Review: ‘The Harder They Fall’

Budd Schulberg's vehement novel about the fight racket is given a strong pictorial going-over in The Harder They Fall. It's main-event stuff.

Budd Schulberg’s vehement novel about the fight racket is given a strong pictorial going-over in The Harder They Fall. It’s main-event stuff.

The vicious racket within, the promoters and managers who exploit the pugs, tank divers on the take, the pressagent who builds the hoax about the phoney ring sensation – they’re under scrutiny.

Story concerns a ruthless manager-gambler who imports a behemoth from South America, discovers he’s a pugilistic cream puff, but gives him the buildup via fixed fights across the country. Humphrey Bogart is the newspaper man who goes ethically awry when his paper folds. He’s glib and persuasive in promoting the boxer, and finally reveals his courage when he breaks with the racket.

Rod Steiger rates hefty mitting as the crooked dealer in ring flesh. Jersey Joe Walcott is surprisingly effective in acting the part of a warm-hearted trainer. Jan Sterling fits in well as Bogart’s wife; Mike Lane works well in striking a sympathetic chord as the musclebound captive of Steiger’s who’s too dumb to know his opponents are paid to fall.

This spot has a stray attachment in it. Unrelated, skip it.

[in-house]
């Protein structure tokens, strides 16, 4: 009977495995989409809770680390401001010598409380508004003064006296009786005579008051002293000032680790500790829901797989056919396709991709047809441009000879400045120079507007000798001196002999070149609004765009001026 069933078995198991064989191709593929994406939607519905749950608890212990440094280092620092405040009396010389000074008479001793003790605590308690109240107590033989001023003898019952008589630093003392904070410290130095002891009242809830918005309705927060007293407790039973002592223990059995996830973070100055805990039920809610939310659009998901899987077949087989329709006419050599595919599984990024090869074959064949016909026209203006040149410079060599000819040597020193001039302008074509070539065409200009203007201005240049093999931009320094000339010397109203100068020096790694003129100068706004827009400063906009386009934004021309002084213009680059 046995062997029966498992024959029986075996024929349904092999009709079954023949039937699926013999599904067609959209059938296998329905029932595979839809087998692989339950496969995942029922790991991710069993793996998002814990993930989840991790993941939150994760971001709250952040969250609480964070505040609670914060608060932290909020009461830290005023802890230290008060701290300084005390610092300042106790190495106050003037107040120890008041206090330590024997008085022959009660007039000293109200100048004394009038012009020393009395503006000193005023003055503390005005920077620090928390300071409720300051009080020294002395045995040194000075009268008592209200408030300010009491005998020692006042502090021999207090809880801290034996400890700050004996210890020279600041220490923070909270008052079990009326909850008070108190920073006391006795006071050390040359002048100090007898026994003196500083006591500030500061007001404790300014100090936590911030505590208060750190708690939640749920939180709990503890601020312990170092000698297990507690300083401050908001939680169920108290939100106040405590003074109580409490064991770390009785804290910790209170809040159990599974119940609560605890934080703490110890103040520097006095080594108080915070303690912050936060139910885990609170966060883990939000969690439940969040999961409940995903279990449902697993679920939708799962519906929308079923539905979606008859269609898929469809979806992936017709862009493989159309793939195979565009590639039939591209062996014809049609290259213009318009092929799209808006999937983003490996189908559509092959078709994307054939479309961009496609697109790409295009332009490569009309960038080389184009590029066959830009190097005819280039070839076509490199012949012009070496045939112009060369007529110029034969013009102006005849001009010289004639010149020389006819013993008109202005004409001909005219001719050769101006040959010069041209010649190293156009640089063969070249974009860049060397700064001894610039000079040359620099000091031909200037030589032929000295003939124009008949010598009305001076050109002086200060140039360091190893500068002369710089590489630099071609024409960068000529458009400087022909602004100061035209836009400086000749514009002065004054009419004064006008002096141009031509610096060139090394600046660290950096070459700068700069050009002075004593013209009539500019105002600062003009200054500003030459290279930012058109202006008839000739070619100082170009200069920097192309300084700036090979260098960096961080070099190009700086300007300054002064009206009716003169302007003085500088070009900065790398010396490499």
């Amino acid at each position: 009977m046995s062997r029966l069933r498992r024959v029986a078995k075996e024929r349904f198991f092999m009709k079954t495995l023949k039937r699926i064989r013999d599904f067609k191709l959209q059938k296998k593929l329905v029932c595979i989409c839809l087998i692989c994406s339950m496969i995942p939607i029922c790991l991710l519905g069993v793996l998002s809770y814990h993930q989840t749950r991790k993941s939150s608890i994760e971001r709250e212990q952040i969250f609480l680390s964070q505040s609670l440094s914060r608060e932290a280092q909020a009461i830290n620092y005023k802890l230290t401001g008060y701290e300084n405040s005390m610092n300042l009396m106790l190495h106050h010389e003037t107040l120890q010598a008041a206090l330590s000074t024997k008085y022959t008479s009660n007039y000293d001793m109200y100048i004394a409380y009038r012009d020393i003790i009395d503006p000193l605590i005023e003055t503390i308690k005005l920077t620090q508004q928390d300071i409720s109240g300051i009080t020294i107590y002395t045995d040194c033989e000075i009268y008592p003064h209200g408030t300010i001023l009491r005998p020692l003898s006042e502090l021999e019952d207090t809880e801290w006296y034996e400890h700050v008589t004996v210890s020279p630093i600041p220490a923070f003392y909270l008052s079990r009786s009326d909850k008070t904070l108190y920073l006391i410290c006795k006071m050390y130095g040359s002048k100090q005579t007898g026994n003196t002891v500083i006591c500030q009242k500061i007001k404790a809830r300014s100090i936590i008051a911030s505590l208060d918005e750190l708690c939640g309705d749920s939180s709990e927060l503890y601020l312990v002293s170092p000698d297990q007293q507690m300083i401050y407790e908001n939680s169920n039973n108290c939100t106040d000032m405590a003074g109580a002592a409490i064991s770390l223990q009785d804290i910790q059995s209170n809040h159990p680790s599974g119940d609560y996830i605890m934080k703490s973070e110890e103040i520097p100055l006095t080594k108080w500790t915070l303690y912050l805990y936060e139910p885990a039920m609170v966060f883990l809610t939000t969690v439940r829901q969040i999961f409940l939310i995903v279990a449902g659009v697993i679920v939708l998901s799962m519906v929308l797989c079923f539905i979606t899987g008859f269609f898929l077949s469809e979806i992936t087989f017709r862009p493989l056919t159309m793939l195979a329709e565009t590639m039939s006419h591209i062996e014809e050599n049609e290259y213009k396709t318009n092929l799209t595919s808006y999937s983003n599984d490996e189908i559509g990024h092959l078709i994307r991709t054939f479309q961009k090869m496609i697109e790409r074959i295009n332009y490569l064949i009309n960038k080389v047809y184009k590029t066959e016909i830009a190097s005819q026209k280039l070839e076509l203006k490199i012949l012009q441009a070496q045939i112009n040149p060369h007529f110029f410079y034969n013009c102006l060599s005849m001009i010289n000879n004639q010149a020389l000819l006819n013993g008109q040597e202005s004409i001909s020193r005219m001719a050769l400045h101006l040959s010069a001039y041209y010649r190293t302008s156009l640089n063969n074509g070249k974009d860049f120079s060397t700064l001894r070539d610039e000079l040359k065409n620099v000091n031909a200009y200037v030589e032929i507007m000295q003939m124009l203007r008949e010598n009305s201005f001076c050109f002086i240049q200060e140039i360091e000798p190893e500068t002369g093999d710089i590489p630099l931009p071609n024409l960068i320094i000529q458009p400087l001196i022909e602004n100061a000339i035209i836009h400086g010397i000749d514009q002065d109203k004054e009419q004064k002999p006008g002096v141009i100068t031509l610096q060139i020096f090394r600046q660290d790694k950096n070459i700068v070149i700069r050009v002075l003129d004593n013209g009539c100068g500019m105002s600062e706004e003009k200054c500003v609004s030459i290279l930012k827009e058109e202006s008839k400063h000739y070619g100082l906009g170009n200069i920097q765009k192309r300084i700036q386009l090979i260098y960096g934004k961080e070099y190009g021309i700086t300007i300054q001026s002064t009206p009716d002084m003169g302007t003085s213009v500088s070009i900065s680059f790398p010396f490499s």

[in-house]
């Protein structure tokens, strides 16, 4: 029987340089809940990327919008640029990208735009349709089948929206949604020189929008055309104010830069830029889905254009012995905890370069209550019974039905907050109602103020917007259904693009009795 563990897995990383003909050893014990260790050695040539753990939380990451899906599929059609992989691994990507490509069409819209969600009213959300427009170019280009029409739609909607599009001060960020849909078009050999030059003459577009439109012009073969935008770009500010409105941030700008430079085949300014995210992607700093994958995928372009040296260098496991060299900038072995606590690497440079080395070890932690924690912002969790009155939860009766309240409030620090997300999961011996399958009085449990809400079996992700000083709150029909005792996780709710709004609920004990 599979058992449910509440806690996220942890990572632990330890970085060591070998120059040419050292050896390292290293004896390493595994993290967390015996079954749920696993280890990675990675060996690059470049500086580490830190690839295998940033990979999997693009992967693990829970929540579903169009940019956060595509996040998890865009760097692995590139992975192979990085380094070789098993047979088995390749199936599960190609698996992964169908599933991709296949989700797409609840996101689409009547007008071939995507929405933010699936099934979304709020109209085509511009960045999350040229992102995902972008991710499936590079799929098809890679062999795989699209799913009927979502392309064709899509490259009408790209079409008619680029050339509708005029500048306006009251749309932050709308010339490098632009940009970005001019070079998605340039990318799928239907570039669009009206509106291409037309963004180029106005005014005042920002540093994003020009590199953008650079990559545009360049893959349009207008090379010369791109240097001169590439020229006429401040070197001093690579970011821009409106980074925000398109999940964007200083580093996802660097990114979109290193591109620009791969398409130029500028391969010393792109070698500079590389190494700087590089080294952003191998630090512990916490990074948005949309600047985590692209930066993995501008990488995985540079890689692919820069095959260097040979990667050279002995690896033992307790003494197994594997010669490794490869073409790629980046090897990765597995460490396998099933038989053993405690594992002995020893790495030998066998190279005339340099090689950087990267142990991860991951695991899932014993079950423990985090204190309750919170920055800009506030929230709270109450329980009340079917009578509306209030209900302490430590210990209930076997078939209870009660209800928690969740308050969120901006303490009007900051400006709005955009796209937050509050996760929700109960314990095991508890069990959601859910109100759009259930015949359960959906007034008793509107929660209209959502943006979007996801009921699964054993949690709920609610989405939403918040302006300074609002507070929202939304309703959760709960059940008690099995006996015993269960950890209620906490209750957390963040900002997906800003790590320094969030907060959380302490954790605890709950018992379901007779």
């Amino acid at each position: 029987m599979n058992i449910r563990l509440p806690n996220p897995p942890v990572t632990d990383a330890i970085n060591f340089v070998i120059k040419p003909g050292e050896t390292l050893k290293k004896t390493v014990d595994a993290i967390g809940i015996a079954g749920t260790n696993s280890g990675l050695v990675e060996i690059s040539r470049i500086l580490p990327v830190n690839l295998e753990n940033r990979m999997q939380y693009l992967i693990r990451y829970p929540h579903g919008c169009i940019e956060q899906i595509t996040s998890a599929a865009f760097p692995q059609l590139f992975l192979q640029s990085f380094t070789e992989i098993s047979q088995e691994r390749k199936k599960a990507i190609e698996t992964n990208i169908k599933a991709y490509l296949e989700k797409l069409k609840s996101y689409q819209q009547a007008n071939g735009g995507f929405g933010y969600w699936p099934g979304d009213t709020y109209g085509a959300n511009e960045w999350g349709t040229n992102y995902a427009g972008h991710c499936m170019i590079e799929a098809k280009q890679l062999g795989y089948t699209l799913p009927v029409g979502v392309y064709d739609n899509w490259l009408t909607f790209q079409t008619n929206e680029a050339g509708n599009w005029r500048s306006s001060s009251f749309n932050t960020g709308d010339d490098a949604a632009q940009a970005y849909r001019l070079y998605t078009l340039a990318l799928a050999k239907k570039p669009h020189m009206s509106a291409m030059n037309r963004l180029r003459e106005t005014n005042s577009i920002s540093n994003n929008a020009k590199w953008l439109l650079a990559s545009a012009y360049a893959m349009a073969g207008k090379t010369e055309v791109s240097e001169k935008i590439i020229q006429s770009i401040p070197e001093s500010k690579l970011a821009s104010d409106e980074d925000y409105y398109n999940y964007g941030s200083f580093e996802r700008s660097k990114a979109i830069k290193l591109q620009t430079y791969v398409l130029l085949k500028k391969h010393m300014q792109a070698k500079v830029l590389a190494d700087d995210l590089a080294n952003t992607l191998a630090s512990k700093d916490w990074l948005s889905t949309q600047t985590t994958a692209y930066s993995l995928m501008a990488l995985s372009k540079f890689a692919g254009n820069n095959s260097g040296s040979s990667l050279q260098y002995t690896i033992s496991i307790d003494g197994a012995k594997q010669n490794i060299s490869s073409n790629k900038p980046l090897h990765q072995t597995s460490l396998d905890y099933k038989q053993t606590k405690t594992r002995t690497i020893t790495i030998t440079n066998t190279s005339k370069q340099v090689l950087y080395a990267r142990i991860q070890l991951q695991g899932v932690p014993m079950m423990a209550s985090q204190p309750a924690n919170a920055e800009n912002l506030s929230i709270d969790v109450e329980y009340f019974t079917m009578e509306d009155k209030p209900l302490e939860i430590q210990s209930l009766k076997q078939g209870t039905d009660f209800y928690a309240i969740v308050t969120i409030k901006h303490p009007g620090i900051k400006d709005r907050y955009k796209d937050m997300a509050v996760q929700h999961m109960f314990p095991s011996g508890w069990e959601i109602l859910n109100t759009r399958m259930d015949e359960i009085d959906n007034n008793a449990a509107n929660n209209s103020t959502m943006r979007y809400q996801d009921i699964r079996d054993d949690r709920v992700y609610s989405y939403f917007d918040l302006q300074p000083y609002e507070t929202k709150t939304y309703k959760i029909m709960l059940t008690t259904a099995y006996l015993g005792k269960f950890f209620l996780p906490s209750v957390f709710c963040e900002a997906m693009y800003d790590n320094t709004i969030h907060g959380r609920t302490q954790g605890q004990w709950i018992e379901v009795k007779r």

1956: Nomination: Best B&W Cinematography

The Harder They Fall


Columbia. Dir Mark Robson; Producer Philip Yordan; Screenplay Philip Yordan; Camera Burnett Guffey; Editor Jerome Thoms; Music Hugo Friedhofer Art Dir William Flannery


(B&W) Available on VHS. Extract of a review from 1956. Running time: 109 MIN.


Humphrey Bogart Rod Steiger Jan Sterling Mike Lane Max Baer Edward Andrews
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